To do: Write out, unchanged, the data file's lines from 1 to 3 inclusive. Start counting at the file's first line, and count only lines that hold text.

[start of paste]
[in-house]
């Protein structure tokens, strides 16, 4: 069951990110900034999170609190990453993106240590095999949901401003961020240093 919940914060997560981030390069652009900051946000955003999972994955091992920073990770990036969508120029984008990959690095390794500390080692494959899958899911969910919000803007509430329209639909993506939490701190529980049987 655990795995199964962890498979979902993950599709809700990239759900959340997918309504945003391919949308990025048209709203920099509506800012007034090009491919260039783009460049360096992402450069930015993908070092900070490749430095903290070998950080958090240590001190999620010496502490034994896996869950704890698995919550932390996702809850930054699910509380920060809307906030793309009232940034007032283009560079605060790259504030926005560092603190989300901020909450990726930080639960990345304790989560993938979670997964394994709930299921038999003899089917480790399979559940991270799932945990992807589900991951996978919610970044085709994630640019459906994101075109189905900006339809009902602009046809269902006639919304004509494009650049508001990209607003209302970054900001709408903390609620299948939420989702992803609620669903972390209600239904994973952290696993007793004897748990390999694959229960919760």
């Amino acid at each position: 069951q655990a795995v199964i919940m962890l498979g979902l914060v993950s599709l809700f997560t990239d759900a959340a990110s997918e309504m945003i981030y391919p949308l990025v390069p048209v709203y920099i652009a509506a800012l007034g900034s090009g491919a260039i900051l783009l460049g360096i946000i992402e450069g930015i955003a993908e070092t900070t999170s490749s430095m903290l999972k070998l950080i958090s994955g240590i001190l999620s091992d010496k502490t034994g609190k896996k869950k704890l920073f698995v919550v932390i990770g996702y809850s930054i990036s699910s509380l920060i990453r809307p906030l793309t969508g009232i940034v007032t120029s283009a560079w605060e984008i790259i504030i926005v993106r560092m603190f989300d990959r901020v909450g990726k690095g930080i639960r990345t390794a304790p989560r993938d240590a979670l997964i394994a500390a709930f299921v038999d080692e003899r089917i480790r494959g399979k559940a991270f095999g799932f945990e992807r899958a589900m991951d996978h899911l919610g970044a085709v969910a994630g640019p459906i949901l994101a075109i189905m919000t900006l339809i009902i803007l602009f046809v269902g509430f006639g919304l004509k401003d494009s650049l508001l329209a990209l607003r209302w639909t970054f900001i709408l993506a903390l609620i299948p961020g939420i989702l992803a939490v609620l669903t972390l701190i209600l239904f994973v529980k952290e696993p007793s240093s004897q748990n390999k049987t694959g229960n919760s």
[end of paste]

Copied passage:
[in-house]
């Protein structure tokens, strides 16, 4: 069951990110900034999170609190990453993106240590095999949901401003961020240093 919940914060997560981030390069652009900051946000955003999972994955091992920073990770990036969508120029984008990959690095390794500390080692494959899958899911969910919000803007509430329209639909993506939490701190529980049987 655990795995199964962890498979979902993950599709809700990239759900959340997918309504945003391919949308990025048209709203920099509506800012007034090009491919260039783009460049360096992402450069930015993908070092900070490749430095903290070998950080958090240590001190999620010496502490034994896996869950704890698995919550932390996702809850930054699910509380920060809307906030793309009232940034007032283009560079605060790259504030926005560092603190989300901020909450990726930080639960990345304790989560993938979670997964394994709930299921038999003899089917480790399979559940991270799932945990992807589900991951996978919610970044085709994630640019459906994101075109189905900006339809009902602009046809269902006639919304004509494009650049508001990209607003209302970054900001709408903390609620299948939420989702992803609620669903972390209600239904994973952290696993007793004897748990390999694959229960919760």
């Amino acid at each position: 069951q655990a795995v199964i919940m962890l498979g979902l914060v993950s599709l809700f997560t990239d759900a959340a990110s997918e309504m945003i981030y391919p949308l990025v390069p048209v709203y920099i652009a509506a800012l007034g900034s090009g491919a260039i900051l783009l460049g360096i946000i992402e450069g930015i955003a993908e070092t900070t999170s490749s430095m903290l999972k070998l950080i958090s994955g240590i001190l999620s091992d010496k502490t034994g609190k896996k869950k704890l920073f698995v919550v932390i990770g996702y809850s930054i990036s699910s509380l920060i990453r809307p906030l793309t969508g009232i940034v007032t120029s283009a560079w605060e984008i790259i504030i926005v993106r560092m603190f989300d990959r901020v909450g990726k690095g930080i639960r990345t390794a304790p989560r993938d240590a979670l997964i394994a500390a709930f299921v038999d080692e003899r089917i480790r494959g399979k559940a991270f095999g799932f945990e992807r899958a589900m991951d996978h899911l919610g970044a085709v969910a994630g640019p459906i949901l994101a075109i189905m919000t900006l339809i009902i803007l602009f046809v269902g509430f006639g919304l004509k401003d494009s650049l508001l329209a990209l607003r209302w639909t970054f900001i709408l993506a903390l609620i299948p961020g939420i989702l992803a939490v609620l669903t972390l701190i209600l239904f994973v529980k952290e696993p007793s240093s004897q748990n390999k049987t694959g229960n919760s």